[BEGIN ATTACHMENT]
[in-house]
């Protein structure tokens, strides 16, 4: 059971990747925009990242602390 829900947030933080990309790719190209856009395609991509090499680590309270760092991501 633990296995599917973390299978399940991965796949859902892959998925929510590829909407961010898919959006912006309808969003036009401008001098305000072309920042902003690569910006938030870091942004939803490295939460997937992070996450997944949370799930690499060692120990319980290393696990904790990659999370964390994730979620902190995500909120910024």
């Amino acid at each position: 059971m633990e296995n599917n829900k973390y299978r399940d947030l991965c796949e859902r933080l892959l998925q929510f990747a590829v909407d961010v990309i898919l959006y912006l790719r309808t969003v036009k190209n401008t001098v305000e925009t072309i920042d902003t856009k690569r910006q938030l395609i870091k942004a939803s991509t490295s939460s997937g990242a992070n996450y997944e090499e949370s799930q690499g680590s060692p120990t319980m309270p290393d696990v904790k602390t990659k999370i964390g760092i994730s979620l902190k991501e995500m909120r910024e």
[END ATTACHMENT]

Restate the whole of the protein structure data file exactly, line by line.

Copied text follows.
[in-house]
């Protein structure tokens, strides 16, 4: 059971990747925009990242602390 829900947030933080990309790719190209856009395609991509090499680590309270760092991501 633990296995599917973390299978399940991965796949859902892959998925929510590829909407961010898919959006912006309808969003036009401008001098305000072309920042902003690569910006938030870091942004939803490295939460997937992070996450997944949370799930690499060692120990319980290393696990904790990659999370964390994730979620902190995500909120910024």
């Amino acid at each position: 059971m633990e296995n599917n829900k973390y299978r399940d947030l991965c796949e859902r933080l892959l998925q929510f990747a590829v909407d961010v990309i898919l959006y912006l790719r309808t969003v036009k190209n401008t001098v305000e925009t072309i920042d902003t856009k690569r910006q938030l395609i870091k942004a939803s991509t490295s939460s997937g990242a992070n996450y997944e090499e949370s799930q690499g680590s060692p120990t319980m309270p290393d696990v904790k602390t990659k999370i964390g760092i994730s979620l902190k991501e995500m909120r910024e």